When a child support order is issued, it can be made retroactive to an earlier date.
The issue of retroactivity in Paternity actions (child born to unmarried parents) in non-welfare cases, was decided by the California Supreme Court, in County of Santa Clara vs. Perry (1998) 18 Cal. 4th 435. Issue: When a child support order is issued, to what date, is that order made retroactive to? (Note, arrearages would incur 10% legal interest.] Perry decision involved cases under the federal “IV-D” program, those initiated by the Department of Child Support, §17400 cases.
Several cases had reached the Supreme Court, because the courts in the North counties were ruling differently than the courts in the South counties, and ultimately the Supreme Court consolidated them and ruled in favor of the North Counties.
Family Code §4009 governs the effective date of child support orders and after the 1998 Perry decision, the legislation twice amended the statute (1999/2004) so that it now reads: “An original order for child support may be made retroactive to the date of filing the petition, complaint, or other initial pleading….” (Back then, it read: … retroactive to the date of filing the notice of motion….”)
Back to Perry in 1998. The question there was, whether an order for child support can be made retroactive to the date the original complaint was filed rather than the date a notice of motion was served. (That is because in one of those cases, the complaint was filed in 1989 but because the Father had moved several times, they were not able to locate him and have him served until 1991.)
[Side Note: §4009 deals with “original order.” For modification of orders, we look at §3653 which states that modification/terminations are retroactive to the date of filing a motion or any susequent date.]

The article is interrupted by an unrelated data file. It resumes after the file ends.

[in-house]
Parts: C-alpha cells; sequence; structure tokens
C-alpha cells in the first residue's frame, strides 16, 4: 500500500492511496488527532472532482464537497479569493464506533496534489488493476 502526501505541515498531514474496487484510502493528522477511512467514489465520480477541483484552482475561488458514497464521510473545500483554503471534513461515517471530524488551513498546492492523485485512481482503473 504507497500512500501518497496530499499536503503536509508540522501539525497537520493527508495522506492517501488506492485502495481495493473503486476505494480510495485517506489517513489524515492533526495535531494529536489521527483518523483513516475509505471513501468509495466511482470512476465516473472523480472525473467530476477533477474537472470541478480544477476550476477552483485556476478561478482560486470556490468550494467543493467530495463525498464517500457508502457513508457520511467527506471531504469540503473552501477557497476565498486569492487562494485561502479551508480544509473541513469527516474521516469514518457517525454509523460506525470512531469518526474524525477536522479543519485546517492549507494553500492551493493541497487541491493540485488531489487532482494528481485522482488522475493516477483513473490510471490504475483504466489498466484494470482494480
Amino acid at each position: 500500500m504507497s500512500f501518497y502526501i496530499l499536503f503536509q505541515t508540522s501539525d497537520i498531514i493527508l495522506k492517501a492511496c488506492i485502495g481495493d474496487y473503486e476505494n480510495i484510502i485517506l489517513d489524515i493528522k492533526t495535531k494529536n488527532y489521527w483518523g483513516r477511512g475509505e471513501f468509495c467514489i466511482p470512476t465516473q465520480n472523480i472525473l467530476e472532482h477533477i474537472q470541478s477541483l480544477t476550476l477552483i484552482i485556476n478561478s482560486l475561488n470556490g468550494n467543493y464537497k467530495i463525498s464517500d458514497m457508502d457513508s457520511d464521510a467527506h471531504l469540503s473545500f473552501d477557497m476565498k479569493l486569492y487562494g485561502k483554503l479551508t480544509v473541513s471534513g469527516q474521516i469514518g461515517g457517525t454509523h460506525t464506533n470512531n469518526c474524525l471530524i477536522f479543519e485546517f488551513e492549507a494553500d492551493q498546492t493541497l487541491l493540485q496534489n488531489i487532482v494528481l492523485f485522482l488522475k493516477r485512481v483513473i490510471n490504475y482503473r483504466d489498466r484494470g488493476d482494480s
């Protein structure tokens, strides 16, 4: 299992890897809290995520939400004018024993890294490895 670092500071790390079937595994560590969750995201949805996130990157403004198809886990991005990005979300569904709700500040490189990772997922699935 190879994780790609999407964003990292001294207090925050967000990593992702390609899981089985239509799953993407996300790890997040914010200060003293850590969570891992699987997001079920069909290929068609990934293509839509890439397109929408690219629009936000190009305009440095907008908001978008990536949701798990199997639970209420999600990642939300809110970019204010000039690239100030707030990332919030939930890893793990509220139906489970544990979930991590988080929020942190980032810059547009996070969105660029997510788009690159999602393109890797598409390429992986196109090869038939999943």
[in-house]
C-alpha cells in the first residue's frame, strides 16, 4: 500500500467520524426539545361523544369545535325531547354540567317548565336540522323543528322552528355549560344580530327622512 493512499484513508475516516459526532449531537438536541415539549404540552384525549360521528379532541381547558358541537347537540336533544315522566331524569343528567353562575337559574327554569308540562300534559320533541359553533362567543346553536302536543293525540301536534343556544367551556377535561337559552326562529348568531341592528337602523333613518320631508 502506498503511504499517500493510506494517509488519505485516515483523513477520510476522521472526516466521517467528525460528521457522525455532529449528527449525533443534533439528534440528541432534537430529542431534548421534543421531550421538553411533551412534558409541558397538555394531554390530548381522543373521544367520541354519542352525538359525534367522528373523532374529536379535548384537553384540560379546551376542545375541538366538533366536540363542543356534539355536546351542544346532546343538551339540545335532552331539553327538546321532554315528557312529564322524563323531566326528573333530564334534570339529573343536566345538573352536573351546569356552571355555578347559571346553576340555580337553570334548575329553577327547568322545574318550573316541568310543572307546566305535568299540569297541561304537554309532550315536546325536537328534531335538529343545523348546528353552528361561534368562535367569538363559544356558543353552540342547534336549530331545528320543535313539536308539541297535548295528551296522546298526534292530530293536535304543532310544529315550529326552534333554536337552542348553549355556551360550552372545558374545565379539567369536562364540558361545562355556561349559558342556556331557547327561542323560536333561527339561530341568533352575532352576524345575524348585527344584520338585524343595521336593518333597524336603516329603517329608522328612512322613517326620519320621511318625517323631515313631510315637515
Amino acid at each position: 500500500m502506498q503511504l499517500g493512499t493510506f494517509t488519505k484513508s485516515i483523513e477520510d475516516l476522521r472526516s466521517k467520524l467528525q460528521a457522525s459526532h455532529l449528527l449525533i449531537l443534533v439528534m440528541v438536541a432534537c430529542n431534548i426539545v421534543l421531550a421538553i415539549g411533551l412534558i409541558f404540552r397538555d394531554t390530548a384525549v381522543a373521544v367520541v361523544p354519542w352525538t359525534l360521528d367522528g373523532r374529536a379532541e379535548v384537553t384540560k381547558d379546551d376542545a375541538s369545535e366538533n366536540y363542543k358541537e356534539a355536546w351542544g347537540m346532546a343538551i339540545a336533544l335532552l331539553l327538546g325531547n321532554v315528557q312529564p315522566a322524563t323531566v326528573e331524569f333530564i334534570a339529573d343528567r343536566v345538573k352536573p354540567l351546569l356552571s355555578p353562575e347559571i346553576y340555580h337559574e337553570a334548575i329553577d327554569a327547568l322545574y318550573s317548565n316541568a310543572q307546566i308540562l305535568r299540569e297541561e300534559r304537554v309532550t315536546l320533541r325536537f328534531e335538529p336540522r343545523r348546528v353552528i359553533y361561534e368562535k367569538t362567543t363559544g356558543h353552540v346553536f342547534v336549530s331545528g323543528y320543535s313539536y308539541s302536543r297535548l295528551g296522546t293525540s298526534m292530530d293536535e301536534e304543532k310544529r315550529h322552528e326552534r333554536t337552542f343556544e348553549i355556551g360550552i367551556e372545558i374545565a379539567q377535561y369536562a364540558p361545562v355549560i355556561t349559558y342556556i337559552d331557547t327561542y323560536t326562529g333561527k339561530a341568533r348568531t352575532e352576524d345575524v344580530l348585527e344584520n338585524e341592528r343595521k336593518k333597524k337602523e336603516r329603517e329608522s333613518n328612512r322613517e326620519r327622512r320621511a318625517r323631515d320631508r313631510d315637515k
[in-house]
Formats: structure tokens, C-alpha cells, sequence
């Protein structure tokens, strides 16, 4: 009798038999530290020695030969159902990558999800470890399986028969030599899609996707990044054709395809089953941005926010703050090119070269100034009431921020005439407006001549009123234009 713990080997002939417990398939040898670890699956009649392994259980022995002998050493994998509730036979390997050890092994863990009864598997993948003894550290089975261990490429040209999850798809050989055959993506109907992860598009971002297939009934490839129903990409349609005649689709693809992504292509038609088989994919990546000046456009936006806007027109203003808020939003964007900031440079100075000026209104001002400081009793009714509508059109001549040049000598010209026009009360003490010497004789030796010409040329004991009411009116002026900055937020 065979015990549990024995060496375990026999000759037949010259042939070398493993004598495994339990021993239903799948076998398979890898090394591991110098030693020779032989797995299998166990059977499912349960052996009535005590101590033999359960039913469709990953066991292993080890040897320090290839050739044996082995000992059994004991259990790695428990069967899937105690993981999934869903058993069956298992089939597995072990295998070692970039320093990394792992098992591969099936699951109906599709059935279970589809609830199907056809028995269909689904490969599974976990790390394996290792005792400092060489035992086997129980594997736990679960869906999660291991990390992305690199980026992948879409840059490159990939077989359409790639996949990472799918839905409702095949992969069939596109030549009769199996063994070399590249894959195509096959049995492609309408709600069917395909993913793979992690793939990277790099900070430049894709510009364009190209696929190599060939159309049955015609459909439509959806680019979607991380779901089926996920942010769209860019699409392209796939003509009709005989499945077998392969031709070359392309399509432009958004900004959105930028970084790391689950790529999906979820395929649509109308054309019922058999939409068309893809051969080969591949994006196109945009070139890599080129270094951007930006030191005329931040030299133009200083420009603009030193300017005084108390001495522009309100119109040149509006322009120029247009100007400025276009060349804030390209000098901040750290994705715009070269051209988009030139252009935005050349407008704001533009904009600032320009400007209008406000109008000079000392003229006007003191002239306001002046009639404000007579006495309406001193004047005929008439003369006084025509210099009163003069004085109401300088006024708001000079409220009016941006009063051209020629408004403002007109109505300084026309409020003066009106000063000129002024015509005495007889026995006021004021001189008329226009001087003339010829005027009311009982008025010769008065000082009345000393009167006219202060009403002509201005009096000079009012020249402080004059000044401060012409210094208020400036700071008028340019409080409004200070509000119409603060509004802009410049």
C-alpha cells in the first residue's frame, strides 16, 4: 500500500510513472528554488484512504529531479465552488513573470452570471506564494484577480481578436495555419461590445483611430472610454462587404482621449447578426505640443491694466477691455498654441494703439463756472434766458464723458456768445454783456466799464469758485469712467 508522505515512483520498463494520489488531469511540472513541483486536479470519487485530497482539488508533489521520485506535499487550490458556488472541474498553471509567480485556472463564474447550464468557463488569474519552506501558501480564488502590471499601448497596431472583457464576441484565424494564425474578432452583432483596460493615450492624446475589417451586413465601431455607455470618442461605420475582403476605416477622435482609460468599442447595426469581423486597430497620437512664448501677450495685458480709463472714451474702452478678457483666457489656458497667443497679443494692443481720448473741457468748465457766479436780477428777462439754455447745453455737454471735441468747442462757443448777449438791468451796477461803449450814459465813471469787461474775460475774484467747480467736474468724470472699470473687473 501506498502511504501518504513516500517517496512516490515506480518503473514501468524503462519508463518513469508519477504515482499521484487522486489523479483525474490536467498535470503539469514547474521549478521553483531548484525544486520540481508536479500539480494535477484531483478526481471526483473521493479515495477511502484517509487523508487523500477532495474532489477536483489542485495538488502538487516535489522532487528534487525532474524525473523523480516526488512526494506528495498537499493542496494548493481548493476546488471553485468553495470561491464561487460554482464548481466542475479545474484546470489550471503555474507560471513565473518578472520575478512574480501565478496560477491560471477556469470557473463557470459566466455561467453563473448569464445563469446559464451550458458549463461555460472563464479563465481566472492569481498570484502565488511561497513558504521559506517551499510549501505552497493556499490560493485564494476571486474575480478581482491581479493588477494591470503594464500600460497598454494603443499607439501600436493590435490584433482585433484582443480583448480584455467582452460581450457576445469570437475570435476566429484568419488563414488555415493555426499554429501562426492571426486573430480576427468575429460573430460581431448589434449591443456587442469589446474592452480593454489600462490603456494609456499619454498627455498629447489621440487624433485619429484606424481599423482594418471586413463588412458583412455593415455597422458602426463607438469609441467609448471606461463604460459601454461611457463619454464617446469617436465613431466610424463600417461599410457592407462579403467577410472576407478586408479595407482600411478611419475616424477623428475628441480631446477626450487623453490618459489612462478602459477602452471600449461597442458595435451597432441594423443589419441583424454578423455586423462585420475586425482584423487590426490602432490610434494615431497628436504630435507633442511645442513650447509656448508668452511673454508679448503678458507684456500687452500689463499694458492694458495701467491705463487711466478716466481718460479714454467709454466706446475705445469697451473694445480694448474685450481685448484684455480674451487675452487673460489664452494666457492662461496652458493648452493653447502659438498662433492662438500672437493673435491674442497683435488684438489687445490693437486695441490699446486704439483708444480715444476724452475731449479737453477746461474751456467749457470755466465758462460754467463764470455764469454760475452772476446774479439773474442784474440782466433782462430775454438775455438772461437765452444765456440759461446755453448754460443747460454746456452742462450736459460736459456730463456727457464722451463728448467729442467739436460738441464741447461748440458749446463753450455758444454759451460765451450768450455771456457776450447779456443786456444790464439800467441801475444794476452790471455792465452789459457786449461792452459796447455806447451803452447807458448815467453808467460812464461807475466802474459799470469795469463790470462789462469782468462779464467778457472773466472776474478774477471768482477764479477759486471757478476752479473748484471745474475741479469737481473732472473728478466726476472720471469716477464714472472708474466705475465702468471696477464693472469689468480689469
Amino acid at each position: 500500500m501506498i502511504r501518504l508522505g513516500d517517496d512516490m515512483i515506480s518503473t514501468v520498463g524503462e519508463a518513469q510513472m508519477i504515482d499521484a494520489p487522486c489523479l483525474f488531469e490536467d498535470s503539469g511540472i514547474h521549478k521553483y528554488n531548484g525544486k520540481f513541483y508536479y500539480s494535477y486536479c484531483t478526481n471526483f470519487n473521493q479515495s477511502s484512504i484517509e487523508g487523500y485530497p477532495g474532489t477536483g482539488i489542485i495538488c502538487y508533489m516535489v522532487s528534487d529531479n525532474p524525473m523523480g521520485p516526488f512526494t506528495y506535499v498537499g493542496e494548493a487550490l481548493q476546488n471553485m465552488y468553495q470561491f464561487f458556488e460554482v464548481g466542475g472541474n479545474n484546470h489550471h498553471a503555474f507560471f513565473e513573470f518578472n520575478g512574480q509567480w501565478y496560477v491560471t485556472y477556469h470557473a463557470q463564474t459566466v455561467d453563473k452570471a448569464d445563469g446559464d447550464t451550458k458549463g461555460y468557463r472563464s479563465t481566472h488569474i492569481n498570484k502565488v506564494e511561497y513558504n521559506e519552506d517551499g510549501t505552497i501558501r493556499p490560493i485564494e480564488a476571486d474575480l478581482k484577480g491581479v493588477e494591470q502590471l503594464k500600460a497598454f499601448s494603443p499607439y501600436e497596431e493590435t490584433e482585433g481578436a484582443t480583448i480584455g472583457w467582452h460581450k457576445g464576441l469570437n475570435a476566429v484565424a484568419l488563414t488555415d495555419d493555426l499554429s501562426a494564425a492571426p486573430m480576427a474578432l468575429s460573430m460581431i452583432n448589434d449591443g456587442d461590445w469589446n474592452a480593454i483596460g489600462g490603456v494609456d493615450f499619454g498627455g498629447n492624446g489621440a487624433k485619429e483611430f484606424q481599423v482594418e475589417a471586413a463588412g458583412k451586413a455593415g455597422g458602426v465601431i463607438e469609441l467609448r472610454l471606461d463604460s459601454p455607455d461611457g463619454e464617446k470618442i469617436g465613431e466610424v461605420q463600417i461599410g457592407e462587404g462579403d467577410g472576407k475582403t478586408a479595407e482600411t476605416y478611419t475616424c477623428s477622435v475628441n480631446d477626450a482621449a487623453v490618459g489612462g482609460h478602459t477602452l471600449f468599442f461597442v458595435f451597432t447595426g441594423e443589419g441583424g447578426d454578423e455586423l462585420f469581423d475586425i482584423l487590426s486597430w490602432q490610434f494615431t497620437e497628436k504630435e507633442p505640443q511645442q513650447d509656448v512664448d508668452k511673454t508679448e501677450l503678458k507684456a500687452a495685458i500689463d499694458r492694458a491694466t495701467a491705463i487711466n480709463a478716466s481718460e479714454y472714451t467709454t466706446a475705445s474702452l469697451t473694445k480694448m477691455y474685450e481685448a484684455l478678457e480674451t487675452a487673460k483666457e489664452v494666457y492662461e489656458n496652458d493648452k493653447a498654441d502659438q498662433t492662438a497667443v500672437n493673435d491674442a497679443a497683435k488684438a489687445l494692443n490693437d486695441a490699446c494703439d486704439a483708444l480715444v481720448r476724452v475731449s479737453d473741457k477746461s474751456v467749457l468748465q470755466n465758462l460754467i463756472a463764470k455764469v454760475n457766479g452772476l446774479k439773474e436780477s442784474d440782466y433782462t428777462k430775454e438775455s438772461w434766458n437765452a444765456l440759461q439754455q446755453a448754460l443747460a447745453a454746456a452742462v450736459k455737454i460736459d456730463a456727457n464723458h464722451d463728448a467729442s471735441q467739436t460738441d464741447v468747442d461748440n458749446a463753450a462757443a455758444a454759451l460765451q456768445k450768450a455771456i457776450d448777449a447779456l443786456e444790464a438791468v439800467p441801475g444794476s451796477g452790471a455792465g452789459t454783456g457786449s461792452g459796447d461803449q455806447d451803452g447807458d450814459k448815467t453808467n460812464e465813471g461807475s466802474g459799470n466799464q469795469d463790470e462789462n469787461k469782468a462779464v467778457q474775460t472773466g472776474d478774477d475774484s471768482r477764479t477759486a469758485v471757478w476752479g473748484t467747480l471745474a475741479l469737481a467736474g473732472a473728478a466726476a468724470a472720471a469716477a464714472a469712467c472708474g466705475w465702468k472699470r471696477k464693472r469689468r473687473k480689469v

Back to Perry in 1998. One of the cases (the North) was saying that a complaint does not constitutes notice and other case (the South) was saying a complaint is the functional equivalent of a notice of motion. The 1998 Perry supreme court decision said: (1) A complaint and a noticed motion are quite distinct. The complaint used in paternity proceedings does not satisfy the statutory requirements for a noticed motion. (2) §4009 applies alike to dissolution actions and paternity actions. (3) In either case, the retroactivity of the support order is determined by the date of filing of the notice of motion or order to show case. (4) The statute cannot reasonably be read to permit courts to make a support order retroactive to a date prior to the filing of the notice of motion.
As stated, after the decision was issued, the legislator changed the retroactivity provision. But in practice, the Courts continue to make the orders retroactive to the date of the filing of the motion or a later date and not the filing of the complaint. (Still, it depends on the judge.)
Perry was a non-welfare case. In welfare cases, the issue was raised in County of Riverside v. Burt (2000) 78 Cal. App. 4th 28, where the mother had received public assistance from the Department of Social Services. There the court said that the Perry decision does not limit retroactivity to child support orders to the date of filing of the notice of motion, that the noncustodial parent is liable for support commencing from the payment of AFDC benefits, subject only to the three-year statute of limitations and his or her reasonable ability to pay.